But Pence likely knows of some of that crime. He has heard some of the details of the Russian “collusion.” More importantly, he surely knows how a series of Trump campaign managers have engaged in grift that pursue ever more outrageous ways of getting rich off the process of pitching Trump, with Brad Parscale’s version only the most recent. Assuming he’s as insulated from this potentially criminal behavior as I think he he is, refusing to pardon Trump would be a way to undercut Trump’s legacy without lifting a finger. Even if Joe Biden’s Attorney General didn’t aggressively pursue new investigations, there are so many known open ones as to make Trump’s ongoing criminal exposure hard to contain.

That puts Pence — and with him, his close allies the DeVoses — in a remarkable position. To be clear, they are every bit as evil as Trump. We should assume however they wield that power will do little to help average Americans. But (caveats about Erik aside), they are differently evil than Trump.

And if they’ve decided Trump’s time is up, they have leverage that others don’t.

“Normal Transitions:” KT McFarland Sent Tom Bossert to “Spy” on Lisa Monaco

Trump is excusing his refusal to transition power by claiming he never got a real transition.

The President’s refusal to concede, as CNN has previously reported, stems in part from his perceived grievance that Hillary Clinton and former President Barack Obama undermined his own presidency by saying Russia interfered in the 2016 election and could have impacted the outcome, people around him have said.

Trump continues to hold a grudge against those who he claims undercut his election by pointing to Russian interference efforts, and he has suggested it is fair game to not recognize Joe Biden as the President-elect, even though Clinton conceded on election night in 2016 and the Trump transition was able to begin immediately.

That’s not true, but it’s also not new that he’s blaming others for his own mistakes and obstinance.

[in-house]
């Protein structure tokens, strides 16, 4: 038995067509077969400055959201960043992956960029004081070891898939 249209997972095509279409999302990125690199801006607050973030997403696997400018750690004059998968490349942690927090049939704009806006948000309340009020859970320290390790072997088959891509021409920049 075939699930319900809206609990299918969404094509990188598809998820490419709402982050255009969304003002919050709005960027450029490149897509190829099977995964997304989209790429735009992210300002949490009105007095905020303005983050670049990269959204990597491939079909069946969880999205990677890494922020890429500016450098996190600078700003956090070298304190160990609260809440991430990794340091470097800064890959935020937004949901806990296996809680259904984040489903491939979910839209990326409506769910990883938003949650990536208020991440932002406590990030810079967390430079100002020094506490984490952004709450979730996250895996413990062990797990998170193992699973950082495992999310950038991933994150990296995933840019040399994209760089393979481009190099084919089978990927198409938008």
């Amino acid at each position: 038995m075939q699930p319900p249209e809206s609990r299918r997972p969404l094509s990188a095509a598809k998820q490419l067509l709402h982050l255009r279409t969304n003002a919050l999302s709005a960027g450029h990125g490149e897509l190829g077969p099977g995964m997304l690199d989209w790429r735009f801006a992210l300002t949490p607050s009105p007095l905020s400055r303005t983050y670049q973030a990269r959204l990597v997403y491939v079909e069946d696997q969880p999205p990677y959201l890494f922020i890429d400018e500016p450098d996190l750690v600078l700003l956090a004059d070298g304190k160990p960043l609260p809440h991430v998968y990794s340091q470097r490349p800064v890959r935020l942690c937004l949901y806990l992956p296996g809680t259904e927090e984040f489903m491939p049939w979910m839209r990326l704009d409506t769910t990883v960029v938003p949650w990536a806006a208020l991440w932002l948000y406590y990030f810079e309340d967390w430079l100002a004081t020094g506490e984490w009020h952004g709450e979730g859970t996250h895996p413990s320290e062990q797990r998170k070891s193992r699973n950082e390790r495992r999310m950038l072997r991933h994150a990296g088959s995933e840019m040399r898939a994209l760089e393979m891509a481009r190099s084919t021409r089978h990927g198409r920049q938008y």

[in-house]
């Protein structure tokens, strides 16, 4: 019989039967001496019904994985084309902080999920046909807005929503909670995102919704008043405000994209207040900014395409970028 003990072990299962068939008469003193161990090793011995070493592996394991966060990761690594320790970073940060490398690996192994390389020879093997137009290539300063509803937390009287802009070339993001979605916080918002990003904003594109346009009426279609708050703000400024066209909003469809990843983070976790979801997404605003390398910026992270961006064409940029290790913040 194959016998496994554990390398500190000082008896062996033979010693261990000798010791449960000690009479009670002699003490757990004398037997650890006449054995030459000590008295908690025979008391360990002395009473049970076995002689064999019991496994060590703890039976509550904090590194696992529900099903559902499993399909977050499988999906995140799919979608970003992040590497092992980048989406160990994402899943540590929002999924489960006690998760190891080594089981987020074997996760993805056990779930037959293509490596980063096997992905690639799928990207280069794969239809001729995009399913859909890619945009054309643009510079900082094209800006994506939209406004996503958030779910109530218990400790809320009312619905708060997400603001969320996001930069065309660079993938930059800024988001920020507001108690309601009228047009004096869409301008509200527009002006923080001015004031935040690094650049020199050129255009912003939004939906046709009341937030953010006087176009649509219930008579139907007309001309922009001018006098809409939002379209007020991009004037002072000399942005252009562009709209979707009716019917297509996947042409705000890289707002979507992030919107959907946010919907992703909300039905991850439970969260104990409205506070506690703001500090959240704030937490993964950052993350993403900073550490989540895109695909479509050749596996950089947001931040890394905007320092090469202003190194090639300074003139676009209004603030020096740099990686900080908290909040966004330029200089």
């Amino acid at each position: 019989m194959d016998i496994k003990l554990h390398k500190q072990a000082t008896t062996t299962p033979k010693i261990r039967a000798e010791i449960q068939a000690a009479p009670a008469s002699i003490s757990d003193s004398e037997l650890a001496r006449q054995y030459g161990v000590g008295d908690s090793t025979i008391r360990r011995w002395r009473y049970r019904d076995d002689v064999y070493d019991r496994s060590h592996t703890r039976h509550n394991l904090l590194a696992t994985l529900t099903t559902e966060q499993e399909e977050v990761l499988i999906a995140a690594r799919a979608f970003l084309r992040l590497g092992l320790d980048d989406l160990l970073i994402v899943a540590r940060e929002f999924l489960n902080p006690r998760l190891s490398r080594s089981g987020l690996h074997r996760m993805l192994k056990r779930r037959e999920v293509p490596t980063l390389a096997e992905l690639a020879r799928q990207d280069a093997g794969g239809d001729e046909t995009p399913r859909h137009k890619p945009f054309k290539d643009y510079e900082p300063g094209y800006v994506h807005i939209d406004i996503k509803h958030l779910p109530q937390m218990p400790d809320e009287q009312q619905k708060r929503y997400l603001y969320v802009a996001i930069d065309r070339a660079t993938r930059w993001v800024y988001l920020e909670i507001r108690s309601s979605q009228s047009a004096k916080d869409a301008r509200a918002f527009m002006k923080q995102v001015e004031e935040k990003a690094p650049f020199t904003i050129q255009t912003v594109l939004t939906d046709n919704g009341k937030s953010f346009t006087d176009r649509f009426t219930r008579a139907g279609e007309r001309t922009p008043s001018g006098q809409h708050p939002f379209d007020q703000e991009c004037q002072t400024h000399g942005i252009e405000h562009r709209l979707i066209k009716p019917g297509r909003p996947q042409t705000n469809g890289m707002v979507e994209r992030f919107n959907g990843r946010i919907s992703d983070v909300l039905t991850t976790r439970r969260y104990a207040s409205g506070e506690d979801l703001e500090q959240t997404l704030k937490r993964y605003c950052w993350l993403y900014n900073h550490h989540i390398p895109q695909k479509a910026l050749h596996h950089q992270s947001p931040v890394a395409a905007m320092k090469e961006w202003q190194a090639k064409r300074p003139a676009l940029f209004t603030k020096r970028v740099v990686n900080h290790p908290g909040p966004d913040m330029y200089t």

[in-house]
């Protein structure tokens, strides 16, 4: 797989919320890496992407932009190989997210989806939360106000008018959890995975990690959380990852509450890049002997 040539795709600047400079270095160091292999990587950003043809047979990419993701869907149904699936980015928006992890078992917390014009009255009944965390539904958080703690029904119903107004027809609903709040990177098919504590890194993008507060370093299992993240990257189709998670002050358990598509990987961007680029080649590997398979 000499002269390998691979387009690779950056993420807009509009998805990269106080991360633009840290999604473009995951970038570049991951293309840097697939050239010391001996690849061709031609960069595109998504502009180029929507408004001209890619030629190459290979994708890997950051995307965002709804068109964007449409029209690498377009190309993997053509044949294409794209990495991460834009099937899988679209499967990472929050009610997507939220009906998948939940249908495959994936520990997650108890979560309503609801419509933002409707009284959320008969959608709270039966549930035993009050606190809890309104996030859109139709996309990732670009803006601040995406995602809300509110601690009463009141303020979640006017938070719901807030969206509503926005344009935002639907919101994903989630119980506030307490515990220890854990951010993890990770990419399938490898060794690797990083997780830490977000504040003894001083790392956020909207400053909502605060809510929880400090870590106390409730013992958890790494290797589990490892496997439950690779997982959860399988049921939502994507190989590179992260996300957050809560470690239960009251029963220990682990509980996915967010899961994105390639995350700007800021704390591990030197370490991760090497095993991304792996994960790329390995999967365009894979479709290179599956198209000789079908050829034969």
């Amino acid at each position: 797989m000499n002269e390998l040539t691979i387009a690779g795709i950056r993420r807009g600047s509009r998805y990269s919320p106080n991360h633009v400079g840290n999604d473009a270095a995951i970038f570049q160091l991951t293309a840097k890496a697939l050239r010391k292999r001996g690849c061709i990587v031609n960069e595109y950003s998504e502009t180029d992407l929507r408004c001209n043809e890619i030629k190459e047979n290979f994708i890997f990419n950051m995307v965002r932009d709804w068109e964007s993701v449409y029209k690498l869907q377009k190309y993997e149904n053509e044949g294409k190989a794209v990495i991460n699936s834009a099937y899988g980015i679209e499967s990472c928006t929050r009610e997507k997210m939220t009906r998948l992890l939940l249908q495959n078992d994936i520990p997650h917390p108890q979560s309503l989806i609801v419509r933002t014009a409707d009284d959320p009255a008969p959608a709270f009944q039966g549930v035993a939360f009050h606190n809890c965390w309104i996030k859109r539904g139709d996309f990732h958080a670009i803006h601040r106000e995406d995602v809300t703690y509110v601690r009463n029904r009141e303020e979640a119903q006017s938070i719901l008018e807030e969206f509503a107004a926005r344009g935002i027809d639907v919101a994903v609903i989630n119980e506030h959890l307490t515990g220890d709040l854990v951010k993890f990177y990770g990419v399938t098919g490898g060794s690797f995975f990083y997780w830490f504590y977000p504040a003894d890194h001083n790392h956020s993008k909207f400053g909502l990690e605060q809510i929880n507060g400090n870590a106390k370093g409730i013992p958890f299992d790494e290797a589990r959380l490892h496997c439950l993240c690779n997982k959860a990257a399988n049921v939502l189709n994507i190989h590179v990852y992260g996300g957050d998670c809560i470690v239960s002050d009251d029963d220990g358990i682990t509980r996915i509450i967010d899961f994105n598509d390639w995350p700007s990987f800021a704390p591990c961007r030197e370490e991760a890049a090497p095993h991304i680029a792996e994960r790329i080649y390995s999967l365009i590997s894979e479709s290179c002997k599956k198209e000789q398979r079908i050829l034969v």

Because he’s ignoring the many efforts the Obama Administration made to ease the transition (many of which were rebuffed), it bears making something implicit in this post more explicit.

KT McFarland sent someone — almost certainly Tom Bossert — to learn what Obama’s Homeland Security Czar, Lisa Monaco, knew of Russias’ response to Obama’s sanctions. Only after Flynn got Bossert’s response did he call Sergey Kislyak.

And Kislyak exploited Trump’s insecurities as a result.

It’s not public precisely when Flynn (or his assistant) told McFarland that Ambassador Kislyak had reached out to the incoming National Security Advisor. It seems likely that Flynn forwarded the text he received from Kislyak on December 28 to McFarland and her assistant, however, because Kislyak’s text to Flynn is sourced to the subpoena production of that assistant, Sarah Flaherty, in the Mueller Report.

According to KT McFarland’s own testimony, however, she believes she told Steve Bannon about the upcoming call before it happened. The Mueller Report places this conversation shortly after McFarland called Flynn on his personal cell phone at 2:29PM on December 29 but did not reach him. That would confirm McFarland knew Flynn was going to speak to the Russian Ambassador before Flynn texted Flaherty to see if McFarland was available for a call at 3:14PM. Flaherty told Flynn that McFarland was unavailable because she was speaking with Homeland Security Czar designee Tom Bossert.

So at 3:14PM, McFarland already knew Flynn was preparing to talk to Kislyak and she was talking with Bossert.

Sometime in between 3:14PM and 3:50PM, based on Flynn’s representation that this call happened before he spoke with McFarland, Flynn called the spouse of the SJC staffer currently leading the pushback on this investigation, Michael Ledeen. Flynn and Ledeen spoke for 20 minutes.

At 3:50PM, McFarland called Flynn on his personal cell phone. They spoke for 6:39 minutes.

At 4:01PM, Bossert emailed a group including Flynn, McFarland, Bannon (at a private email), Keith Kellogg, and Reince Priebus, relaying what he had learned speaking with Lisa Monaco.

[Monaco] confirms the Russiand [sic] have already responded with strong threats, promising to retaliate. [She] characterized the Russian response as bellicose. My thoughts, sans the Russia angle, on which I defer to Mike and KT: [redacted] : Cyber attacks by forcing governments or anyone else are unacceptable and must be taken seriously. The alleged Russian hack of US entities involved in the US political process is a problem. Of course we must separate their attempts to influence our election from the rash conclusion that they succeeded in altering the views of any American voter. We must be wary of escalatory retaliation to follow.

At 4:01PM, just as he would have received that email, Flynn called McFarland using his hotel phone. They discussed highly sensitive foreign policy issues on that unsecure phone for 11 minutes.

At 4:20PM, shortly but not immediately after speaking to McFarland about what surely included what Bossert had learned from Monaco’s representation of real time intelligence collection on and conversations with Russia, Flynn called the Ambassador to Russia, again from his hotel phone.